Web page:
Oxford anti-detention campaigners have denounced the government announcement yesterday that it intends to redevelop and reopen Campsfield immigration detention centre in Kidlington north of Oxford.
They argue that:
- It’s cruel – more detention means more years of uncertainty for detainees, misery, mental ill health, hunger strikes, self-harm and possible suicides.
- It’s a reversal of the Conservative policy, announced in 2017 by the then Home Secretary Sajid Javid, to detain fewer for shorter periods and develop community-based alternatives to detention.
- It’s hypocritical: ‘The welfare of all those in immigration detention is of the upmost importance. We will therefore take into account Stephen Shaw’s reviews on welfare in detention as Campsfield is redeveloped’ (govt. statement) – The government’s own Shaw Review labelled conditions in detention centres unsafe, with thousands of vulnerable people detained for prolonged periods.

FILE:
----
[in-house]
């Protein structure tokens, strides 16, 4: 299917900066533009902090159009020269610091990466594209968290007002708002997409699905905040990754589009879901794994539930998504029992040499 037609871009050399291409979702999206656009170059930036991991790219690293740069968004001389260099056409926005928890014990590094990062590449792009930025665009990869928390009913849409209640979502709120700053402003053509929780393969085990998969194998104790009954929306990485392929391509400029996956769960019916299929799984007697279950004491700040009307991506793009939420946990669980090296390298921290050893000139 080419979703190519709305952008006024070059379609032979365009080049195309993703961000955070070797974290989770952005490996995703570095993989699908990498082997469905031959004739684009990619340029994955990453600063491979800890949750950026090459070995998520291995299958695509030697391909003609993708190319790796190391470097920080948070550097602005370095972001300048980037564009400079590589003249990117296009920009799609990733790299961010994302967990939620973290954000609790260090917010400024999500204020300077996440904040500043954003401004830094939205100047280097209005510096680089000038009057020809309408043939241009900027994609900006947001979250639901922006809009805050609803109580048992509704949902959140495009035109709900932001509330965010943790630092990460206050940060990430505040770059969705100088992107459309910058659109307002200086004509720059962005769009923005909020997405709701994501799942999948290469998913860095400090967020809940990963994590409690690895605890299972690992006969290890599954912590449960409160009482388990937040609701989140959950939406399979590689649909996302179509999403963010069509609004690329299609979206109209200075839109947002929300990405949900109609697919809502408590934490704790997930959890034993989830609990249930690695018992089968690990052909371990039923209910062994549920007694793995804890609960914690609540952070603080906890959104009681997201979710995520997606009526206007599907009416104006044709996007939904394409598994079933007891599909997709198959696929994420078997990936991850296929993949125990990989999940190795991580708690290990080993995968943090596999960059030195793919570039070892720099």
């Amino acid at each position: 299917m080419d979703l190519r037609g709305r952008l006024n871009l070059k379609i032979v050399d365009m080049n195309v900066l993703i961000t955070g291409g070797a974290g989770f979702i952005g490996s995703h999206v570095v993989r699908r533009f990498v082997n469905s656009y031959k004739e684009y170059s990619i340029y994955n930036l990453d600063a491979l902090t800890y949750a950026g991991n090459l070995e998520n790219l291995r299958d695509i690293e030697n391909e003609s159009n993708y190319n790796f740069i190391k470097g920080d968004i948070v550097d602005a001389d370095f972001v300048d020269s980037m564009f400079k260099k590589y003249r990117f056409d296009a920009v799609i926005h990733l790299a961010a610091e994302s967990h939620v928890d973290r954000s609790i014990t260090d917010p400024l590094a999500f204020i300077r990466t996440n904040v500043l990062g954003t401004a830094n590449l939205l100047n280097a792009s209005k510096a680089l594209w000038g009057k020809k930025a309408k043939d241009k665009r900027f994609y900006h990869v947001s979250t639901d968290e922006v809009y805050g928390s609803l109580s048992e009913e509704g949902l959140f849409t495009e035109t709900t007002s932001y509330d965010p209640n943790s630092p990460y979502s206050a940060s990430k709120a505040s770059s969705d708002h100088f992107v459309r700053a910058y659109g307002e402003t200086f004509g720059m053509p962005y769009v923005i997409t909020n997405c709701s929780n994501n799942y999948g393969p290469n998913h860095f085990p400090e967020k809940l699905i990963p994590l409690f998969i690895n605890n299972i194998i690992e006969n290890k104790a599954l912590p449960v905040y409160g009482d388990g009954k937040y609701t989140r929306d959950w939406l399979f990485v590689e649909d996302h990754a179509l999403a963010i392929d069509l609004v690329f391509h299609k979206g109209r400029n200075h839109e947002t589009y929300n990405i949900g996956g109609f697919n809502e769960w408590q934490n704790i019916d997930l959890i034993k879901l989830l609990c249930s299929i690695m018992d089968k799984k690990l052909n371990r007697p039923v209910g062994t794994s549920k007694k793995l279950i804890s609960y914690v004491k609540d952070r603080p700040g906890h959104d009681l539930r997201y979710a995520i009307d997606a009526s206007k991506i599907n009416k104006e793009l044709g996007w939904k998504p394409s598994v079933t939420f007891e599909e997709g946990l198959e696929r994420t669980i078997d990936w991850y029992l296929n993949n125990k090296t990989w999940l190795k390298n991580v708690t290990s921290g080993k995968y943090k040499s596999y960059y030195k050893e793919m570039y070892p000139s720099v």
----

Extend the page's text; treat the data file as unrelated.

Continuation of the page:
- The policy behind the announcement is ineffective: it won’t stop migrants including asylum seekers coming to the UK. Government figures show that a great majority of people detained eventually win the right to stay: so there was no point in their detention.
- Will it happen? It is early days yet. The government has to make a new-build planning application to Cherwell District Council, which turned down an application to expand Campsfield in 2016.
OAID organiser Bill MacKeith said:
25 years of protests by detainees and others campaigning led to the closure of Campsfield in 2018 and Oxfordshire people are not going to accept it reopening.